Makeup and Make Not

My mother’s idea of

natural childbirth was

giving birth without makeup.

Robin Williams

Comedy Central’s Amy Schumer parodies our beauty standards in this video “Girl, You Don’t Need Makeup.” We’re in on the joke if we admit how compulsively we submit to the judgment of others, particularly to the itinerant male gaze.

“You look better without makeup,” my husband used to tell me as a young bride and I’d stare back at him incredulously. I was blind to his point of view so his compliment bordered on ludicrous.

Having been raised with Western beauty as the ideal, my small eyes were the biggest thing I wished I weren’t born with. Kids with “normal” eyes teased, “Do you see half as much as we do?” My grandmother offered the best use of my first paycheck, “You should have slits done on your eyelids!” Too chicken for a cosmetic procedure my paycheck could not have covered anyhow, I piled on five layers of eye shadow each morning in a futile attempt to make my eyes look wider, bigger, less Asian. Several women in our family wore a similar patch of black eyeliner on the eyelids, mimicking that fold of skin our slanted eyes forgot to have. For most of my youth, no force on earth could have convinced me that almond eyes are beautiful.

Then my kids started rolling in. The second child was enough to make me feel sufficiently outnumbered and spread thin. Only two hands to get two kids dressed, fed and rushed to school? Something had to give! I lay down those makeup brushes in surrender.

Sixteen years later, it is now a mystery how I thought starting the day with heavy makeup was a bright idea. With three teens testing parental boundaries, small eyes see enough for me to handle. And will I swear off makeup completely?  Not likely! What’s the point (and the fun) of being a woman if we didn’t have options, my dear–and plenty of them!

In behalf of those who eschew makeup because they can, this Powerful Goddess glamorously bares it.  She is of that rare breed who firmly believes she is most beautiful without it.  Why, even the blind can see that! Ah-men.

Click on “Leave a Comment” to share how you honor your natural beauty. xoxox

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Give the women you love the most unique gift of elegant and timeless portraits

with a Powerful Goddess portrait session Gift Certificate:

Buy Now Button with Credit Cards

xoxox

 © Sharon Birke

201 697 1947

Sharon@PowerfulGoddess.com

www.PowerfulGoddess.com

Glamour Portraits of the Goddess in Every Wife & Mother

Talent and Greatness

The caterpillar does all the work

but the butterfly gets all the publicity.

George Carlin

Excerpt from Brenda Ueland’s “If You Want to Write”:

Who knows if you are great or talented?  No one.  We don’t even know what we are or what our lives are like.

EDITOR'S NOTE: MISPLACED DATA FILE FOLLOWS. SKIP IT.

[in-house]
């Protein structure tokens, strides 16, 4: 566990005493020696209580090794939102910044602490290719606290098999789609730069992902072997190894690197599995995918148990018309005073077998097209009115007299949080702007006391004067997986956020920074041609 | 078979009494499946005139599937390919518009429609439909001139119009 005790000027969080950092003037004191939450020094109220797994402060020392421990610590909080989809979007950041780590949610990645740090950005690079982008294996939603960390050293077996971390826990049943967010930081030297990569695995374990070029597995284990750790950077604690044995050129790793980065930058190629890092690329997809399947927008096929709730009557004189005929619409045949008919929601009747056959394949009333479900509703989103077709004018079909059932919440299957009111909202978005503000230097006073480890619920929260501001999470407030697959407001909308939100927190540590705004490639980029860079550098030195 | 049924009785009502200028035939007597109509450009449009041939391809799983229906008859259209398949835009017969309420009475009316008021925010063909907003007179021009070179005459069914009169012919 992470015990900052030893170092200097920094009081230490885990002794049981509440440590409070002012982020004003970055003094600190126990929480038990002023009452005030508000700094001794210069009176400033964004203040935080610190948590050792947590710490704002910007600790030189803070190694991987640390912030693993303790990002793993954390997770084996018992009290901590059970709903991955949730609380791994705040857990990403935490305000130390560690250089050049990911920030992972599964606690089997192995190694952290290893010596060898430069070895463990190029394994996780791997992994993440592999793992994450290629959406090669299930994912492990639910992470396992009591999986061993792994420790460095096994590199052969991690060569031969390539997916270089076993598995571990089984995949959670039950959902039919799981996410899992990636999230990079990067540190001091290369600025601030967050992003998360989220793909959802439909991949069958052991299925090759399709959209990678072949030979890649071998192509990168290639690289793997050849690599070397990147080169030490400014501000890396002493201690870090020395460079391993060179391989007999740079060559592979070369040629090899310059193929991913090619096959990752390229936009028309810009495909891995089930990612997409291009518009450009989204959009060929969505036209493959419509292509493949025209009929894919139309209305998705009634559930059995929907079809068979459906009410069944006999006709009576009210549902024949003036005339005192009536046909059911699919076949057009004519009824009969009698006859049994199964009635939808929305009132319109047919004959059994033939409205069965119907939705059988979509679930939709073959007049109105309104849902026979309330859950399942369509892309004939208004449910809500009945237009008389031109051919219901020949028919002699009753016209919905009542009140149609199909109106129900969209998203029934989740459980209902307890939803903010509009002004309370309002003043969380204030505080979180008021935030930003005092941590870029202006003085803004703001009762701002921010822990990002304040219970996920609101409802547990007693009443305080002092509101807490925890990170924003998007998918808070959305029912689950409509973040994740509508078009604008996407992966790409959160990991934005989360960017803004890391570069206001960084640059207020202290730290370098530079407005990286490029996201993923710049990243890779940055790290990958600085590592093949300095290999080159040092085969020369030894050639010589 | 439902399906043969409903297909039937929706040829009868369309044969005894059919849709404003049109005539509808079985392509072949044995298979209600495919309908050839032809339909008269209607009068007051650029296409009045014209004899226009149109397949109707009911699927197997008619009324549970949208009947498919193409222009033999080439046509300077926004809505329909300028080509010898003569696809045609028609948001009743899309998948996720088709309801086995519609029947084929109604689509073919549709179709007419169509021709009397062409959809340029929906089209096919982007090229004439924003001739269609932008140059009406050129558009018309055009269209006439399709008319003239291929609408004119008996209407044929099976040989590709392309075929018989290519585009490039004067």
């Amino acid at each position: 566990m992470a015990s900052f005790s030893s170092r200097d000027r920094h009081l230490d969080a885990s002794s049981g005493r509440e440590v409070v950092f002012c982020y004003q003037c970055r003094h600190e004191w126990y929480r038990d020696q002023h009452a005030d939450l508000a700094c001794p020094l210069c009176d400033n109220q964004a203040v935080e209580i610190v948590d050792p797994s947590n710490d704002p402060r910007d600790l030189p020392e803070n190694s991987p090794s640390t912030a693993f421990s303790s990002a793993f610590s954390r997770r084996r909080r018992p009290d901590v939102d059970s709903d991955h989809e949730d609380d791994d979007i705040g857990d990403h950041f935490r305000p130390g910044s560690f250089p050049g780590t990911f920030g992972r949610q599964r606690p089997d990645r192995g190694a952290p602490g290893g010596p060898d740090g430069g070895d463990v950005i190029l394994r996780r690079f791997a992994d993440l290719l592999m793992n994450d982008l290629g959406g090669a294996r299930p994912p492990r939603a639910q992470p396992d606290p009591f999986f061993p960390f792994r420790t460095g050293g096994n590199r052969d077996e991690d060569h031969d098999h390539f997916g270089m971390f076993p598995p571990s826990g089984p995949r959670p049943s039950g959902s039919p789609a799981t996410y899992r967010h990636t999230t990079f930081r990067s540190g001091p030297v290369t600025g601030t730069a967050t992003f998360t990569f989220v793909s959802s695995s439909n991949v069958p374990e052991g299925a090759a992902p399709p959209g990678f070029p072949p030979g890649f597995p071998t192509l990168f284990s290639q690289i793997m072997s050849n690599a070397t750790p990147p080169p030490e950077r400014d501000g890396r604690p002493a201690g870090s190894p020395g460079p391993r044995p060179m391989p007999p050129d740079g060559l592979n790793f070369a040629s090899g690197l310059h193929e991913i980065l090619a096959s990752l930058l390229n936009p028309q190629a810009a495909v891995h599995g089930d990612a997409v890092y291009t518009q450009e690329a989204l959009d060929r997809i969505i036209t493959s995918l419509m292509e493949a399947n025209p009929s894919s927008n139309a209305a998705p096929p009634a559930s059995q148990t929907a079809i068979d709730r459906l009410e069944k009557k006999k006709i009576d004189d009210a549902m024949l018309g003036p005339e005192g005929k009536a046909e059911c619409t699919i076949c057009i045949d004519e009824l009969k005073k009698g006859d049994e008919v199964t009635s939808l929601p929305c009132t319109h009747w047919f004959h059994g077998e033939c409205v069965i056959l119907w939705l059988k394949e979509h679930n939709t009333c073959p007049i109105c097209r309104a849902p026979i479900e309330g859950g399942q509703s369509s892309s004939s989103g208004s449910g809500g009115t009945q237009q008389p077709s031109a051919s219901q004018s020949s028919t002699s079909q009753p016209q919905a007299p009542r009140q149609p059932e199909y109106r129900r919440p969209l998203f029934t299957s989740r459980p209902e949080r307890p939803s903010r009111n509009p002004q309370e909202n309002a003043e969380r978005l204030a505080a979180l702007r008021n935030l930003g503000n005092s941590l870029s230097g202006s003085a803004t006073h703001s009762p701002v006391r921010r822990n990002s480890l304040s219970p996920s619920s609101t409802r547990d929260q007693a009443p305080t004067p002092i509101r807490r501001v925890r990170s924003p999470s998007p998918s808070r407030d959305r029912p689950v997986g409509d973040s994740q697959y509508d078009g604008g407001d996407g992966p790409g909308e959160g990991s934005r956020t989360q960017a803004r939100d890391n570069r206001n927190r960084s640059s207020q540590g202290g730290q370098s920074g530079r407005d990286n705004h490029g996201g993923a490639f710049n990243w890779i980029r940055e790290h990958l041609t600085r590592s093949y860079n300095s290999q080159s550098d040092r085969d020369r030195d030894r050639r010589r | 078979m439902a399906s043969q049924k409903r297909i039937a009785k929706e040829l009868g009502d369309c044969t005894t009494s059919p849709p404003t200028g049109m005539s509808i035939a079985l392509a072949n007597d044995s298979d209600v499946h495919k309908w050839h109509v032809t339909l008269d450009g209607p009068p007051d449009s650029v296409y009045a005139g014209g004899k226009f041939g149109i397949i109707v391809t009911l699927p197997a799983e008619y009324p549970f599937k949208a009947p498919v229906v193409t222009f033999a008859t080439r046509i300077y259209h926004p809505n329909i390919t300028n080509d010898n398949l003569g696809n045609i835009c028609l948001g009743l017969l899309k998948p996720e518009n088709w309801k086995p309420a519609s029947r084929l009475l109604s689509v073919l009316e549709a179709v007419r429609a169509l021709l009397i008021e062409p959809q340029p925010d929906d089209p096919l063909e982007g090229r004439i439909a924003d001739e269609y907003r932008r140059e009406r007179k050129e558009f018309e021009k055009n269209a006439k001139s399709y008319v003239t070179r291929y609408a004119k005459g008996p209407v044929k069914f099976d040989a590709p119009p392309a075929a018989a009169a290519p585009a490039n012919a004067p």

Van Gogh wrote: “Who will be in figure painting what Claude Monet is in landscape?  I would be heartily glad if a kind of Guy de Maupassant in painting came along to paint light heartedly the beautiful people and things here… But this painter who is to come–I can’t imagine him living in little cafes working away with false teeth as I do.”

Chekhov did not know that he was a great writer.  Or to put it another way:  van Gogh and Chekhov and all great people knew inwardly that they were something.  They had a passionate conviction of their importance, of the life, the fire, the god in them.  But they were never sure that others would necessarily see it in them, or that recognition would ever come.

This is the point:  everybody in the world has the same conviction of inner importance, of fire, of the god within.  The tragedy is that either they stifle their fire by not believing in it and using it, or they try to prove to the world and themselves that they have it, not inwardly and greatly, but externally and egotistically, by money or power or more publicity.

We should all feel as Blake did.  He knew about his inner fire and had faith in it. He wrote and drew and painted with enthusiasm and joy what his vision and imagination showed him saying, “He knows himself greatly who never opposes his genius.”  He never hindered or discouraged it or let anyone else do so.  He cast out all prudence:  “Prudence is a rich, ugly, old maid courted by incapacity.”  As for moderation, caution, measuring, weighing, and comparing, he said, “I will not reason and compare.  My business is to create!”

Work to hone your skills because it is impossible that you have no creative gift.  In addition, the only way to make it live and increase it is to use it.  Third, you cannot be sure that it is not a great gift.

This is what I urge all of you and myself to do:  work and shine eternally.

Click on “Leave a Comment” (above left) to share your talents that have been wanting expression.

© Sharon Birke

Celebrate the butterfly that you are!

201 697 1947

http://www.PowerfulGoddess.com

Photography for the Goddess in Every Wife & Mother

Makeup by Kristen Pickrell

xoxox

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